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If ${{c}_{0}},{{c}_{1}},{{c}_{2}},.......$ are binomial coefficient in the expansion of ${{\left( 1+x \right)}^{n}}$ , then
$\dfrac{{{c}_{0}}}{3}-\dfrac{{{c}_{1}}}{4}+-+.......$ is equal to:
(a). $\dfrac{1}{n+1}-\dfrac{2}{n+2}+\dfrac{1}{n+3}$
(b). $\dfrac{1}{n+1}+\dfrac{2}{n+2}-\dfrac{3}{n+3}$
(c). $\dfrac{1}{n+2}-\dfrac{1}{n+1}+\dfrac{1}{n+3}$
(d). $\dfrac{2}{n+1}-\dfrac{1}{n+2}+\dfrac{2}{n+3}$
(e). $\dfrac{1}{n+2}-\dfrac{2}{n+1}+\dfrac{3}{n+3}$



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Hint: We do this question in a very efficient and easy way, first we will put the value of n = 0, the only term we get is ${{c}_{0}}$ one, and again we will put n = 1 , then we will get ${{c}_{0}}\text{ }and\text{ }{{c}_{1}}$ , just by putting these two values we will try to find the value of the expression and then we will compare it the given options to point out the correct answer.

Complete step-by-step solution -
The binomial expansion of ${{\left( 1+x \right)}^{n}}$is:
${{c}_{0}}+{{c}_{1}}x+{{c}_{2}}{{x}^{2}}+.....$
Now if we put n = 0 we only get ${{c}_{0}}$,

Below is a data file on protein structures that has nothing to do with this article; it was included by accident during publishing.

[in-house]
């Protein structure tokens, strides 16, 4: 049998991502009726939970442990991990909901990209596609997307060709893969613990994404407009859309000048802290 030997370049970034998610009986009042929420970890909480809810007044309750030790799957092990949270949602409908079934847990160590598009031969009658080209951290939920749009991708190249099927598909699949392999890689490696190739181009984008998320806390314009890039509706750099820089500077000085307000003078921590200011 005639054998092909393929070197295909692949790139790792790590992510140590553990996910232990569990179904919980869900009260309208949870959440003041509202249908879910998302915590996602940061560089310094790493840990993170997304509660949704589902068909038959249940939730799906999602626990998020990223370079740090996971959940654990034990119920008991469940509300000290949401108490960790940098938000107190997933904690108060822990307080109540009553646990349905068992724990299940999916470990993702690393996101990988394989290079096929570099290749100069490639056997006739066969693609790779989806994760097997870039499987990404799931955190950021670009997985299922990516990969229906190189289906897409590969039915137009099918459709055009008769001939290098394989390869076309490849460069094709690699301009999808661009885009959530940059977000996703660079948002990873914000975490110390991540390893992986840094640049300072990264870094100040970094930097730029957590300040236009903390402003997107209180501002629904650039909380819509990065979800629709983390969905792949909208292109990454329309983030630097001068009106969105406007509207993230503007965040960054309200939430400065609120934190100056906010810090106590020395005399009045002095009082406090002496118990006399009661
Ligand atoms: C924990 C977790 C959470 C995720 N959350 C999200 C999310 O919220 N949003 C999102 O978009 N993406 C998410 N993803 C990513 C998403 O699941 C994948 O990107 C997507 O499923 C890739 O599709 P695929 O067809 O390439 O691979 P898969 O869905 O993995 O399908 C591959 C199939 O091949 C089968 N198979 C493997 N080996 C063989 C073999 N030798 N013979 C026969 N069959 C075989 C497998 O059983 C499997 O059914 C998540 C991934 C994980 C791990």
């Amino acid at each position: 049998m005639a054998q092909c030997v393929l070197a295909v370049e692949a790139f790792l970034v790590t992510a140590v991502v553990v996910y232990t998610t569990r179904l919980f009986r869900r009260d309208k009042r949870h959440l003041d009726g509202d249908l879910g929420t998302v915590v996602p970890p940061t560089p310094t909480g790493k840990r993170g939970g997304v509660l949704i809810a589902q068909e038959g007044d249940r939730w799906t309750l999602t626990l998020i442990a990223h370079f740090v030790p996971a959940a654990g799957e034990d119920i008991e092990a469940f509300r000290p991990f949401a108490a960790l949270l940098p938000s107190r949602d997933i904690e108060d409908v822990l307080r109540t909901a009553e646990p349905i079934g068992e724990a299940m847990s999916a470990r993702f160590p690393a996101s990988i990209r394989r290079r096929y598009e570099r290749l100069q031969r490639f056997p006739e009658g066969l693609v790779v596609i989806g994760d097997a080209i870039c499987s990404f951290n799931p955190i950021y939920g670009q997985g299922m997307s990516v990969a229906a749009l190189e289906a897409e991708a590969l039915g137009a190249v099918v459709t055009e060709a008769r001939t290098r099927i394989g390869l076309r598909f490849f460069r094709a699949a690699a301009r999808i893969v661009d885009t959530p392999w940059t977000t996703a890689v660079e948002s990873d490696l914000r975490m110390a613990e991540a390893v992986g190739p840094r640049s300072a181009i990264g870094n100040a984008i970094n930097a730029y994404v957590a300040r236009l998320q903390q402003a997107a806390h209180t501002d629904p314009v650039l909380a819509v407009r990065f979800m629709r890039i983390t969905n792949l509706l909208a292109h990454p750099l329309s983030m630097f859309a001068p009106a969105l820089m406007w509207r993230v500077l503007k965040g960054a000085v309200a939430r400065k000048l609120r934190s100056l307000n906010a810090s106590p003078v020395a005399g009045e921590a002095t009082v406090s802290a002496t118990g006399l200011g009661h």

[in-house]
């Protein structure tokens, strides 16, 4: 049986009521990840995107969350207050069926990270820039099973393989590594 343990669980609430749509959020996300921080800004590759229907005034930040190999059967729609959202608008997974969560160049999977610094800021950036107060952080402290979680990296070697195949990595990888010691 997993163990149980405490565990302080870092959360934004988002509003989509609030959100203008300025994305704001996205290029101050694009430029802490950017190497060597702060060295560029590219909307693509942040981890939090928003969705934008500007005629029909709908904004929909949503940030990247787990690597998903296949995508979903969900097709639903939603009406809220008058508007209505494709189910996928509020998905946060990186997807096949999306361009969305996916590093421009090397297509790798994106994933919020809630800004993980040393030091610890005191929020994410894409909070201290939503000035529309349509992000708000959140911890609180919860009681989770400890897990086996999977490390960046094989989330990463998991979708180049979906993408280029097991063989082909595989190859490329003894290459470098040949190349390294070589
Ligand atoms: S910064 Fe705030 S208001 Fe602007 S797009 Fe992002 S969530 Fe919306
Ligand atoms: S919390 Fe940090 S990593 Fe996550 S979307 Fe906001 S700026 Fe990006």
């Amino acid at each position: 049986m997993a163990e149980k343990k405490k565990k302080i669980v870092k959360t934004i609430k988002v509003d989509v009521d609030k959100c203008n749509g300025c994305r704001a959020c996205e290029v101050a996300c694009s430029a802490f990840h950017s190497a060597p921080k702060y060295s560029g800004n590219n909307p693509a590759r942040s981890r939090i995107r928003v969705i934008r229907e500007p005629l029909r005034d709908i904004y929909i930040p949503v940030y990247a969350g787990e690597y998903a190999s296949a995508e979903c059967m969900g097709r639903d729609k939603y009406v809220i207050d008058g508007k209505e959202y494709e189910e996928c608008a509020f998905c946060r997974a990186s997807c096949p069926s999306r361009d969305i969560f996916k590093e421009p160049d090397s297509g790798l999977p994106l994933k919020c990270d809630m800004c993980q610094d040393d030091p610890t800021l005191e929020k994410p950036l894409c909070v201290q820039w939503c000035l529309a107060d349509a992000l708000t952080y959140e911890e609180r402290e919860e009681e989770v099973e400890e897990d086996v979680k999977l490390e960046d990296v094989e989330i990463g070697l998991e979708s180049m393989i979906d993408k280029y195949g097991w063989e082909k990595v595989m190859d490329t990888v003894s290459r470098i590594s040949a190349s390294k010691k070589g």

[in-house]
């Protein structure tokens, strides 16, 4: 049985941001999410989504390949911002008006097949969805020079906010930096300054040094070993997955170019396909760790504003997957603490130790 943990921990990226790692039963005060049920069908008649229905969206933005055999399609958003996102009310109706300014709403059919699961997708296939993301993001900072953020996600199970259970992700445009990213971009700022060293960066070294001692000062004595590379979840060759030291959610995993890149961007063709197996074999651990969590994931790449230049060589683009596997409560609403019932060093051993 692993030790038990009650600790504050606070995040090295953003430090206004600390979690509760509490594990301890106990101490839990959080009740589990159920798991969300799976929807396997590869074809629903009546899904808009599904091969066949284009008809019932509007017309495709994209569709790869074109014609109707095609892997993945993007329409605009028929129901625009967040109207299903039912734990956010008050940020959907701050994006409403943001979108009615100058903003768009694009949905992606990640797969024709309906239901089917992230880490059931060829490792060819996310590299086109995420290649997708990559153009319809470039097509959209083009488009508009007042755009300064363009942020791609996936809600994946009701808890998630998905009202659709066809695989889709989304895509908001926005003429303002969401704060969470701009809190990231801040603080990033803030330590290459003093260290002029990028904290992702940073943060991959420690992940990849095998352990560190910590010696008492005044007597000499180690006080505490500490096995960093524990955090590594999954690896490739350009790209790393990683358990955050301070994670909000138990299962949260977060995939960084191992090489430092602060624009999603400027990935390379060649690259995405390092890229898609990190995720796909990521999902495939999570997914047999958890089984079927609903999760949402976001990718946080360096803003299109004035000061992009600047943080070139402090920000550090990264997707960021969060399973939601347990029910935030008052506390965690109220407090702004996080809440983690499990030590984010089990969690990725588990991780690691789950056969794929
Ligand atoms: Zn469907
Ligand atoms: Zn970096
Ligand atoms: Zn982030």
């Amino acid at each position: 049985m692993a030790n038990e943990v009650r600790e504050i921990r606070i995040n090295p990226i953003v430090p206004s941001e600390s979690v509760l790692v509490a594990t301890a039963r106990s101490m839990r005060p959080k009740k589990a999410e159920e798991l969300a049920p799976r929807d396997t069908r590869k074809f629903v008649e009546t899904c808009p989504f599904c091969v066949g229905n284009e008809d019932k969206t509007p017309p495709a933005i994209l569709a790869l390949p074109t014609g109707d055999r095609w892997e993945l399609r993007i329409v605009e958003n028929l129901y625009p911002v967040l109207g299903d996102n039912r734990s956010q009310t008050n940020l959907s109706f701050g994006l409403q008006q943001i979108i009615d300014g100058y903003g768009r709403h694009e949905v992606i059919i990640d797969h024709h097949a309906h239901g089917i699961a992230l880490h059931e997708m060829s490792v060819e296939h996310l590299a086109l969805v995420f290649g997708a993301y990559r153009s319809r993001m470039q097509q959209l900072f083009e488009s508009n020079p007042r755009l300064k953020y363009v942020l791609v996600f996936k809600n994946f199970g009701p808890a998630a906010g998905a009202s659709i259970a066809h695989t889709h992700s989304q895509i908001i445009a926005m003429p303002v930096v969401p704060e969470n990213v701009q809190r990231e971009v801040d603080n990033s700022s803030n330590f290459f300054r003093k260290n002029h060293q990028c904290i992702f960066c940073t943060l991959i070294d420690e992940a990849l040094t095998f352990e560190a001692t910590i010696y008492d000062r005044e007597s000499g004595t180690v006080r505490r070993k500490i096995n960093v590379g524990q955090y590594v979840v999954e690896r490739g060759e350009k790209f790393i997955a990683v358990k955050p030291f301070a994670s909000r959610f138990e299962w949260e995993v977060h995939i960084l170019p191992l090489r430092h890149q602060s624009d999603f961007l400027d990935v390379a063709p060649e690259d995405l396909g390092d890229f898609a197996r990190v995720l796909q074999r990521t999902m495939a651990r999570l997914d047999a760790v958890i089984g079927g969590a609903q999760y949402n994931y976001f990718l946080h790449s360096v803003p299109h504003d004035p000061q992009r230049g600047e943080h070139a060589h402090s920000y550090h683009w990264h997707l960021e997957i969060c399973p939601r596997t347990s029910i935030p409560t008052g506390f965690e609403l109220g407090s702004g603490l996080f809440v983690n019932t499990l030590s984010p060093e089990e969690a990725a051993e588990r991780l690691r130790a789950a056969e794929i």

Therefore ${{c}_{0}}$= 1, and other terms will be zero
$\dfrac{{{c}_{0}}}{3}-\dfrac{{{c}_{1}}}{4}+-+.......$ will be equal to $\dfrac{1}{3}$ .
And now we will again put n = 1,
Therefore we get ${{c}_{0}}$= 1 and ${{c}_{1}}=1$ ,
Now the value of the expression will be:
$\dfrac{{{c}_{0}}}{3}-\dfrac{{{c}_{1}}}{4}+-+.......$ = $\dfrac{1}{3}-\dfrac{1}{4}=\dfrac{1}{12}$ .
Now we have got the two values for n = 0 and n = 1, we will put this in all the given options and then check which gives the correct value for both the values of n.
Let’s check option (a),
For n = 0 we get,
$\dfrac{1}{n+1}-\dfrac{2}{n+2}+\dfrac{1}{n+3}$ = $\dfrac{1}{3}$
And for n = 1 we get,
$\dfrac{1}{n+1}-\dfrac{2}{n+2}+\dfrac{1}{n+3}$ = $\dfrac{1}{2}-\dfrac{2}{3}+\dfrac{1}{4}=\dfrac{1}{12}$
So, we get both the values correct.
Let’s check option (b),
For n = 0 we get,
$\dfrac{1}{n+1}+\dfrac{2}{n+2}-\dfrac{3}{n+3}$ = 1
Which is not what we expected,
So, option (b) is incorrect.
Let’s check option (c),
For n = 0 we get,
$\dfrac{1}{n+2}-\dfrac{1}{n+1}+\dfrac{1}{n+3}$
= $\dfrac{1}{2}-1+\dfrac{1}{3}=\dfrac{-1}{6}$
Which is not what we expected,
So, option (c) is incorrect.
Let’s check option (d),
For n = 0 we get,
$\dfrac{2}{n+1}-\dfrac{1}{n+2}+\dfrac{2}{n+3}$
$=2-\dfrac{1}{2}+\dfrac{2}{3}=\dfrac{13}{6}$
Which is not what we expected,
So, option (d) is incorrect.
Let’s check option (e),
For n = 0 we get,
$\dfrac{1}{n+2}-\dfrac{2}{n+1}+\dfrac{3}{n+3}$
$=\dfrac{1}{2}-2+1=\dfrac{-1}{2}$
Which is not what we expected,
So, option (e) is incorrect.
Hence the only option that we get the correct answer is (a).
So, option (a) is correct.

Note: We can also solve this question by writing the value of all the binomial coefficients and then putting it in the given expression and then we have to arrange it then cancel some terms to get the given expression as in the option.


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